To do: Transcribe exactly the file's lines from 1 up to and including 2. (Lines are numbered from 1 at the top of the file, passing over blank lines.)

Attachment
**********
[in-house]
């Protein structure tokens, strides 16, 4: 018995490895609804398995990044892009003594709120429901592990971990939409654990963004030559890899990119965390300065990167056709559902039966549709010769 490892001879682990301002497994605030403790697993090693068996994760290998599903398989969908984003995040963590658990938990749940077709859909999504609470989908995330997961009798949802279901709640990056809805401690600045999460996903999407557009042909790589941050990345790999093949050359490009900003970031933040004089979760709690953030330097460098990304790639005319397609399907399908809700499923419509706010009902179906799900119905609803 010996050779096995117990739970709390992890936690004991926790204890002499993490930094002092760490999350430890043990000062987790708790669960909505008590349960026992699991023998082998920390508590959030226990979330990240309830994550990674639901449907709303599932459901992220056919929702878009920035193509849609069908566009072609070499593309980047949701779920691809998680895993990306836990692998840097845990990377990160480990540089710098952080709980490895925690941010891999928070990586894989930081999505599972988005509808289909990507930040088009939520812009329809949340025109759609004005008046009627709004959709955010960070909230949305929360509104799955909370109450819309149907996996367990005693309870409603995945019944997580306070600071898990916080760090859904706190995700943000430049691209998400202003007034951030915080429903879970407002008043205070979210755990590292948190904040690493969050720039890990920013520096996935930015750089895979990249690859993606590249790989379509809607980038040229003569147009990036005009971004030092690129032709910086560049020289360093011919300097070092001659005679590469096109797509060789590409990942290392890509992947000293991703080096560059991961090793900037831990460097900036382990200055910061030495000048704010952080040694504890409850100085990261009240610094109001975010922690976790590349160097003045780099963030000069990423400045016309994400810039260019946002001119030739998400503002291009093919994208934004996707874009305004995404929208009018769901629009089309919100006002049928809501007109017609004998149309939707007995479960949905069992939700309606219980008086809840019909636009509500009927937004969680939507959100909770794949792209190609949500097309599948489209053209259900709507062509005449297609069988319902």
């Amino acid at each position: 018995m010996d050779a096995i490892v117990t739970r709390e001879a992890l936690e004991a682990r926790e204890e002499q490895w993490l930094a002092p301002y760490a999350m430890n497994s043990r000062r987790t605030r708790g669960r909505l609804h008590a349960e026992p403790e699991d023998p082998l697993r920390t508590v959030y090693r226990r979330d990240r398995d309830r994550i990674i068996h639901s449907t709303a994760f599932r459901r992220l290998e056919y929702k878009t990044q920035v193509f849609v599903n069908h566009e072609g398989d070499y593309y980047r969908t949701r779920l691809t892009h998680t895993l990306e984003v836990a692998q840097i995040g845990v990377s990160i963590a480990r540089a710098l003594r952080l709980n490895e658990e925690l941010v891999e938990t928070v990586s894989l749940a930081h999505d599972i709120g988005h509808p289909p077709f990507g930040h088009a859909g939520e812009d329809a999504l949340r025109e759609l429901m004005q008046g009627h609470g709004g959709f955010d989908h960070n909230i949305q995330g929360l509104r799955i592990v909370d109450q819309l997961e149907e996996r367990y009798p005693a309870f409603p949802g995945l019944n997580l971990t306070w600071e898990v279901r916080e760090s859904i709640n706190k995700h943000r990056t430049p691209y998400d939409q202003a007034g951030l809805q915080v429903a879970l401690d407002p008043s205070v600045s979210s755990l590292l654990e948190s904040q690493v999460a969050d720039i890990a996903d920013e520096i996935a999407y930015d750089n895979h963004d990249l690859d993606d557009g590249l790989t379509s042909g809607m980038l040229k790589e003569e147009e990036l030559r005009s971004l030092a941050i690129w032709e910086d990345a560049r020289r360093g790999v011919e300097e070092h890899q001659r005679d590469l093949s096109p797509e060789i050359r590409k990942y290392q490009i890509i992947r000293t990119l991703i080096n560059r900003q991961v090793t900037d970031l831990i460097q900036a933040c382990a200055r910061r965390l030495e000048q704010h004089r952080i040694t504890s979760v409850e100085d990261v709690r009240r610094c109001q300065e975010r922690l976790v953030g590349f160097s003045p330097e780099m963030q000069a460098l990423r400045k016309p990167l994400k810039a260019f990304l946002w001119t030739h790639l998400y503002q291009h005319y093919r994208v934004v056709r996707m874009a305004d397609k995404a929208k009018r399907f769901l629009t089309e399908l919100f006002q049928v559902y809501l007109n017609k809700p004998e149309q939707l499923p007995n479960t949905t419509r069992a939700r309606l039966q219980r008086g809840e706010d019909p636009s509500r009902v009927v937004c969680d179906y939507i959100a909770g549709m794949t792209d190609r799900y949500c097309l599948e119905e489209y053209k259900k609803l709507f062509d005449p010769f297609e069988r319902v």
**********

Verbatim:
[in-house]
């Protein structure tokens, strides 16, 4: 018995490895609804398995990044892009003594709120429901592990971990939409654990963004030559890899990119965390300065990167056709559902039966549709010769 490892001879682990301002497994605030403790697993090693068996994760290998599903398989969908984003995040963590658990938990749940077709859909999504609470989908995330997961009798949802279901709640990056809805401690600045999460996903999407557009042909790589941050990345790999093949050359490009900003970031933040004089979760709690953030330097460098990304790639005319397609399907399908809700499923419509706010009902179906799900119905609803 010996050779096995117990739970709390992890936690004991926790204890002499993490930094002092760490999350430890043990000062987790708790669960909505008590349960026992699991023998082998920390508590959030226990979330990240309830994550990674639901449907709303599932459901992220056919929702878009920035193509849609069908566009072609070499593309980047949701779920691809998680895993990306836990692998840097845990990377990160480990540089710098952080709980490895925690941010891999928070990586894989930081999505599972988005509808289909990507930040088009939520812009329809949340025109759609004005008046009627709004959709955010960070909230949305929360509104799955909370109450819309149907996996367990005693309870409603995945019944997580306070600071898990916080760090859904706190995700943000430049691209998400202003007034951030915080429903879970407002008043205070979210755990590292948190904040690493969050720039890990920013520096996935930015750089895979990249690859993606590249790989379509809607980038040229003569147009990036005009971004030092690129032709910086560049020289360093011919300097070092001659005679590469096109797509060789590409990942290392890509992947000293991703080096560059991961090793900037831990460097900036382990200055910061030495000048704010952080040694504890409850100085990261009240610094109001975010922690976790590349160097003045780099963030000069990423400045016309994400810039260019946002001119030739998400503002291009093919994208934004996707874009305004995404929208009018769901629009089309919100006002049928809501007109017609004998149309939707007995479960949905069992939700309606219980008086809840019909636009509500009927937004969680939507959100909770794949792209190609949500097309599948489209053209259900709507062509005449297609069988319902």